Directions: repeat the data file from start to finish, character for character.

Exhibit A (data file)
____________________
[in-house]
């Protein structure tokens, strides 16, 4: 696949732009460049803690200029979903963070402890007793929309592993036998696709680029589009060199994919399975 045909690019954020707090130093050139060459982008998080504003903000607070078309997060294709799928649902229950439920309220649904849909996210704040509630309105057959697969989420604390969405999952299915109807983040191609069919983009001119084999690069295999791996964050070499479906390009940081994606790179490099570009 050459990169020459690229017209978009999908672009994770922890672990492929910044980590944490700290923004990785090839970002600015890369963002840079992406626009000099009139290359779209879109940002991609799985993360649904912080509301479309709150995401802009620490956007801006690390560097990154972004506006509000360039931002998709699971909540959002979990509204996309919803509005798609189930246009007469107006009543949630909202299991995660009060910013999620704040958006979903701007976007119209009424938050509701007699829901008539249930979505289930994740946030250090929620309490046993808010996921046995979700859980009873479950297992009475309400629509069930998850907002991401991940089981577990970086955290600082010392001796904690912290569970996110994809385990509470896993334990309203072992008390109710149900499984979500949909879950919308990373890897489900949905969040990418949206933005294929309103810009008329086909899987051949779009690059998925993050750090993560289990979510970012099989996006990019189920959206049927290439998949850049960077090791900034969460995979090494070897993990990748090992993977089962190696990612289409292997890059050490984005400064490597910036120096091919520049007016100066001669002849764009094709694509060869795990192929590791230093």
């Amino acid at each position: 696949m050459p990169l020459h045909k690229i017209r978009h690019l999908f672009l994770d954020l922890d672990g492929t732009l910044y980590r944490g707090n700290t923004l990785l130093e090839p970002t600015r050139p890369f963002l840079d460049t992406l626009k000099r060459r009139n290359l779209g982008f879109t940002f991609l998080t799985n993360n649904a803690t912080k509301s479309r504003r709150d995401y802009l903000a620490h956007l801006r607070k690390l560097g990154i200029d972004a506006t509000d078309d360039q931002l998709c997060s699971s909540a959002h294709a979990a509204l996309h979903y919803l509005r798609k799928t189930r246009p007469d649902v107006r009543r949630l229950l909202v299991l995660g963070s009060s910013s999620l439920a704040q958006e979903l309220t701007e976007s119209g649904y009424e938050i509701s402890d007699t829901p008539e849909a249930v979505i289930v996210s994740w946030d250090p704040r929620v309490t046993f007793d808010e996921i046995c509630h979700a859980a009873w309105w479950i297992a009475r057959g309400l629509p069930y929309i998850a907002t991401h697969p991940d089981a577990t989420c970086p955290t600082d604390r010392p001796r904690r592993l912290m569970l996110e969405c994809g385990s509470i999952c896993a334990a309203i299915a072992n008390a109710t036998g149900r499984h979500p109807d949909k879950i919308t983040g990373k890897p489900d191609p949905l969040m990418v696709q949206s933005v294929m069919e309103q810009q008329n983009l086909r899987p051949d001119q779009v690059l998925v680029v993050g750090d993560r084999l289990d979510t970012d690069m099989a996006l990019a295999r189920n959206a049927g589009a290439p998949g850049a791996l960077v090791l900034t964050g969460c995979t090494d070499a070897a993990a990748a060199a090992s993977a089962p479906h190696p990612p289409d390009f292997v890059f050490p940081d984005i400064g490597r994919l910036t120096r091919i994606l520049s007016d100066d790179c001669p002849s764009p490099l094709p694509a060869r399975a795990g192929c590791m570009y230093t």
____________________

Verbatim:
[in-house]
């Protein structure tokens, strides 16, 4: 696949732009460049803690200029979903963070402890007793929309592993036998696709680029589009060199994919399975 045909690019954020707090130093050139060459982008998080504003903000607070078309997060294709799928649902229950439920309220649904849909996210704040509630309105057959697969989420604390969405999952299915109807983040191609069919983009001119084999690069295999791996964050070499479906390009940081994606790179490099570009 050459990169020459690229017209978009999908672009994770922890672990492929910044980590944490700290923004990785090839970002600015890369963002840079992406626009000099009139290359779209879109940002991609799985993360649904912080509301479309709150995401802009620490956007801006690390560097990154972004506006509000360039931002998709699971909540959002979990509204996309919803509005798609189930246009007469107006009543949630909202299991995660009060910013999620704040958006979903701007976007119209009424938050509701007699829901008539249930979505289930994740946030250090929620309490046993808010996921046995979700859980009873479950297992009475309400629509069930998850907002991401991940089981577990970086955290600082010392001796904690912290569970996110994809385990509470896993334990309203072992008390109710149900499984979500949909879950919308990373890897489900949905969040990418949206933005294929309103810009008329086909899987051949779009690059998925993050750090993560289990979510970012099989996006990019189920959206049927290439998949850049960077090791900034969460995979090494070897993990990748090992993977089962190696990612289409292997890059050490984005400064490597910036120096091919520049007016100066001669002849764009094709694509060869795990192929590791230093």
């Amino acid at each position: 696949m050459p990169l020459h045909k690229i017209r978009h690019l999908f672009l994770d954020l922890d672990g492929t732009l910044y980590r944490g707090n700290t923004l990785l130093e090839p970002t600015r050139p890369f963002l840079d460049t992406l626009k000099r060459r009139n290359l779209g982008f879109t940002f991609l998080t799985n993360n649904a803690t912080k509301s479309r504003r709150d995401y802009l903000a620490h956007l801006r607070k690390l560097g990154i200029d972004a506006t509000d078309d360039q931002l998709c997060s699971s909540a959002h294709a979990a509204l996309h979903y919803l509005r798609k799928t189930r246009p007469d649902v107006r009543r949630l229950l909202v299991l995660g963070s009060s910013s999620l439920a704040q958006e979903l309220t701007e976007s119209g649904y009424e938050i509701s402890d007699t829901p008539e849909a249930v979505i289930v996210s994740w946030d250090p704040r929620v309490t046993f007793d808010e996921i046995c509630h979700a859980a009873w309105w479950i297992a009475r057959g309400l629509p069930y929309i998850a907002t991401h697969p991940d089981a577990t989420c970086p955290t600082d604390r010392p001796r904690r592993l912290m569970l996110e969405c994809g385990s509470i999952c896993a334990a309203i299915a072992n008390a109710t036998g149900r499984h979500p109807d949909k879950i919308t983040g990373k890897p489900d191609p949905l969040m990418v696709q949206s933005v294929m069919e309103q810009q008329n983009l086909r899987p051949d001119q779009v690059l998925v680029v993050g750090d993560r084999l289990d979510t970012d690069m099989a996006l990019a295999r189920n959206a049927g589009a290439p998949g850049a791996l960077v090791l900034t964050g969460c995979t090494d070499a070897a993990a990748a060199a090992s993977a089962p479906h190696p990612p289409d390009f292997v890059f050490p940081d984005i400064g490597r994919l910036t120096r091919i994606l520049s007016d100066d790179c001669p002849s764009p490099l094709p694509a060869r399975a795990g192929c590791m570009y230093t």